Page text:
How to send encrypted emails for more privacy

With all the latest revelations of how large tech companies abuse our privacy and sell our personal information to advertisers, lots of us started thinking of ways to protect ourselves. After all, personal correspondence should be confidential no matter what, and, sadly, if you’re using one of the most popular email providers — it’s not. 

Don’t worry, there are a few ways to make your private life private again. Let’s break down how to send a secure email using various platforms and also send files securely from any of your devices.

Best ways to send encrypted emails

While there’s a hack to send encrypted emails in Outlook and Gmail, the best path to stay secure is to switch to an email provider that was built with encryption in mind from the ground up. Some popular examples include ProtonMail and Tutanota.

Another way to complete security is to switch away — at least, for the most private conversations — from using email entirely and embrace messaging apps like WhatsApp and Signal that use end-to-end encryption by default.

Unfortunately, most of us can’t simply jump ship and leave major email providers due to work commitments or other email integrations not available elsewhere. Luckily, we can make encryption work with Outlook or Gmail as well.

How to send encrypted email Gmail could open

Chances are, most of us use Gmail in both private and professional lives. And it might be a surprise to some that their Gmail emails are not encrypted at all. In fact, Gmail used to scan your email content to better target you with ads, but after significant criticism, they said they stopped doing so.

There is, however, a way to enable S/MIME encryption protocol within Gmail, with the caveat that it needs to be turned on for both sender and recipient to actually work.

Here’s how to send encrypted email in Gmail in just five steps:

  1. In Google admin console, go to Apps > G Suite > Gmail > User Settings.
  2. Scroll down to the S/MIME tab and check “Enable S/MIME encryption for sending and receiving emails.” 
  3. Log out and log back into Gmail to see the new setting enabled.
  4. Go to Settings > Accounts and then edit “Send mail as” to upload a certificate that adheres to all the current cryptographic standards.
  5. Exchange keys with each of your recipients by sending S/MIME-signed message with a signature that includes your public key. Done!

When the S/MIME encryption is working, you’ll see a green lock icon next to your recipient’s address.

How to send encrypted email in Outlook

If you don’t use Gmail at work, then it’s probably Outlook. The good news is Outlook also allows for S/MIME encryption, although the setup is a bit more complicated. 

Here’s how to send an encrypted email in Outlook:

  1. To use Outlook at work, you first need to get a digital certificate from your organization’s admin. 
  2. Create a new message, go to the three-dot menu > “Message options” and select “Encrypt this message (S/MIME).” In a different Outlook version, you may need to press Options > Encrypt >“Encrypt this message (S/MIME).” Click Run to install the required software.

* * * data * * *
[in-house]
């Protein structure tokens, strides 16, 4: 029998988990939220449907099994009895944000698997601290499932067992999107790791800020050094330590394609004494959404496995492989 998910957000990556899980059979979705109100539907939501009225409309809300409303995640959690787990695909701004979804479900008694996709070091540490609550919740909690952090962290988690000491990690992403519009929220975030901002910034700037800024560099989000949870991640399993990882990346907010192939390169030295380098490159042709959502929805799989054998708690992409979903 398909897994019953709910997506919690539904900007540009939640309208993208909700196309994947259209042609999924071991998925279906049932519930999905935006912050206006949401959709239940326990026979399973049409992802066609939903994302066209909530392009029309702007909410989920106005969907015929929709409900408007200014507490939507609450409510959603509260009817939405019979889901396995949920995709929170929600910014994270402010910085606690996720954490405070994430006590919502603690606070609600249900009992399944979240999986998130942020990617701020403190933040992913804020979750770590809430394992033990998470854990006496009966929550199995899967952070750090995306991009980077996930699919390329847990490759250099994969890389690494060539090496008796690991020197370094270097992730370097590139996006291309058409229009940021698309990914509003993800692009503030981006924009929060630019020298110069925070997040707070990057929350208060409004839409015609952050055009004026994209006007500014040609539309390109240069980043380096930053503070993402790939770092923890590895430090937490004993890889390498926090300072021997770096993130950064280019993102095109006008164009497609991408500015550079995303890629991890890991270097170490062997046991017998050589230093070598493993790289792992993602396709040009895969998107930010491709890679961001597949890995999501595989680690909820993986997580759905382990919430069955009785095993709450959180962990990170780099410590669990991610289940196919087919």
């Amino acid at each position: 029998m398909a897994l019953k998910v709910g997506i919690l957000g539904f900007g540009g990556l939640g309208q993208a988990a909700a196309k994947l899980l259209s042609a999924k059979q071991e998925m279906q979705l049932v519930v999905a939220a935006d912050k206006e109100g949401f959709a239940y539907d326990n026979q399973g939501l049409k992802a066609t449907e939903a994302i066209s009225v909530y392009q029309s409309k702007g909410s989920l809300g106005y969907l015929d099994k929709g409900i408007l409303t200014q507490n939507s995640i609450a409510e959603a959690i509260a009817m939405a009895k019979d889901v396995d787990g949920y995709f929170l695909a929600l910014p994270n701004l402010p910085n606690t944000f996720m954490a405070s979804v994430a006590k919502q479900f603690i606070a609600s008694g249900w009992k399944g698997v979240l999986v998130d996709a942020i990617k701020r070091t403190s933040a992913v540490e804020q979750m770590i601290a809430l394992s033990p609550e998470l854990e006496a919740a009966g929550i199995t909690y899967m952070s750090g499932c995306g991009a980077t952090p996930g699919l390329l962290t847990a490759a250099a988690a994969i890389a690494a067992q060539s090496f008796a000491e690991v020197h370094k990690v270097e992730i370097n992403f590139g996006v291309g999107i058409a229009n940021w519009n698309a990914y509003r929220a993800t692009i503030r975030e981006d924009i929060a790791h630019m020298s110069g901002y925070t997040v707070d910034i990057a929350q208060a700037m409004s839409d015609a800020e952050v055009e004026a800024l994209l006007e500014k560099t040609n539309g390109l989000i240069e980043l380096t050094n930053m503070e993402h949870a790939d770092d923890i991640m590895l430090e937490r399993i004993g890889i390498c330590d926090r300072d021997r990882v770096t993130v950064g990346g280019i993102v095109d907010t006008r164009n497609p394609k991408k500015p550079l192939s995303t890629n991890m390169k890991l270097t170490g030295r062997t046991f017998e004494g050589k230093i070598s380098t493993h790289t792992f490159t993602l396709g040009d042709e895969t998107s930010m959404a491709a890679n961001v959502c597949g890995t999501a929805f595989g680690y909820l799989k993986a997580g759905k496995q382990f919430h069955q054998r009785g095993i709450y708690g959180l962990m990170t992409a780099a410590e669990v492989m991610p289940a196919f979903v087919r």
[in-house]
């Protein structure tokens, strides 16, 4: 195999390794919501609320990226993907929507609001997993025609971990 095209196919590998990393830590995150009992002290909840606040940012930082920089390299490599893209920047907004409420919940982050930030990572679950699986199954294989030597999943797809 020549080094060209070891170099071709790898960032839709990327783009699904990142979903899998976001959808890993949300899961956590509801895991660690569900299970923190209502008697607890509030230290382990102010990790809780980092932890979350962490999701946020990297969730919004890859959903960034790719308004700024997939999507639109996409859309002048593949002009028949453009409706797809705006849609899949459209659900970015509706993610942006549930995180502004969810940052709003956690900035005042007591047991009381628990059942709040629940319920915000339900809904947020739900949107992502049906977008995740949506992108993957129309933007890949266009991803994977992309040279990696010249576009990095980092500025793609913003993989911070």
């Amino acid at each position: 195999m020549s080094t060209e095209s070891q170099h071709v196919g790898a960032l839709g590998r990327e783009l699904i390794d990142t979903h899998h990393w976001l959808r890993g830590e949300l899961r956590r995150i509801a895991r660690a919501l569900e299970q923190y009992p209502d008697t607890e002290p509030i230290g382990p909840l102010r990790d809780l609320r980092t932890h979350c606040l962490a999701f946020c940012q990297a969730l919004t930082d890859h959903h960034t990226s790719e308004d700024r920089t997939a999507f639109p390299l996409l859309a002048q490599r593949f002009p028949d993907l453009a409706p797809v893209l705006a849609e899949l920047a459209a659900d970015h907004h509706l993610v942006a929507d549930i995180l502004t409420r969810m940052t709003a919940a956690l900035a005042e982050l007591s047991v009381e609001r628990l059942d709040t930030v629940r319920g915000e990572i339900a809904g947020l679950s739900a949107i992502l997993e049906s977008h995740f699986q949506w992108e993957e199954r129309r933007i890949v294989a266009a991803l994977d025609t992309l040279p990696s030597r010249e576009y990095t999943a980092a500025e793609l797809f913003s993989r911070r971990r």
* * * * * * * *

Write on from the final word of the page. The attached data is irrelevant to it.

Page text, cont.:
3. Open the gear menu next and choose to “Encrypt contents and attachment of all messages I send.”
  4. If you want to turn off encryption on a particular message, click the three-dot menu again > “Message options” and deselect “Encrypt this message (S/MIME).”

Keep emails secure without extra attachments

Encrypting your emails and messages is as close to perfect security as you can get — they are virtually impossible to decrypt. Then you can, for example, securely send the password that’s important to you and not worry about anyone snooping on it. 

However, not everyone is able to turn on encryption for various reasons. Maybe it’s just your recipients that are against the idea. Nevertheless, there are still a few things you can do to improve your email experience.

It’s likely that, even if you have encryption now, you haven’t reviewed mail attachments saved locally in a while — meaning all that information is still out in the open and vulnerable to anyone who gains access to your Mac. But where to find it? And how to sift through years of data quickly? Here, you need CleanMyMac X.

CleanMyMac X is a world-class Mac optimization software able to enhance nearly any aspect of your daily work in just a few clicks. Here’s how to use it to locate and review all your offline mail attachments:

  1. Download a free edition of CleanMyMac X
  2. Navigate to the Mail Attachments tab under Cleanup.
  3. Hit Scan > Review Details.
  4. Check all unneeded attachments and click Clean.
Scan completed in Mail Attachments module of CleanMyMac X

All the deleted attachments are now gone from your Mac but still accessible on your email provider’s servers, so while nothing is permanently lost, everything just got way more secure. 

Another healthy habit to develop with CleanMyMac X is to occasionally run a few optimization processes, such as Speed Up Mail, which resolves a variety of accumulated errors and makes searching within the Mail app on your Mac much faster. To do that:

  1. Equip yourself with a free edition of CleanMyMac X (if you haven’t already done so).
  2. Select Maintenance under Speed and check Speed Up Mail. 
  3. Hit Run.
Speed up mail with CleanMyMac X

Now, your Mac is both faster and more secure! Additionally, you finally know how to send encrypted emails via Outlook and Gmail to ensure that privacy always comes first. Just remember to use CleanMyMac X every few weeks or so to review your mail attachments and speed up your email client as well as run dozens of other incredible shortcuts and scans the app offers. Feels good to be free of all the privacy stress!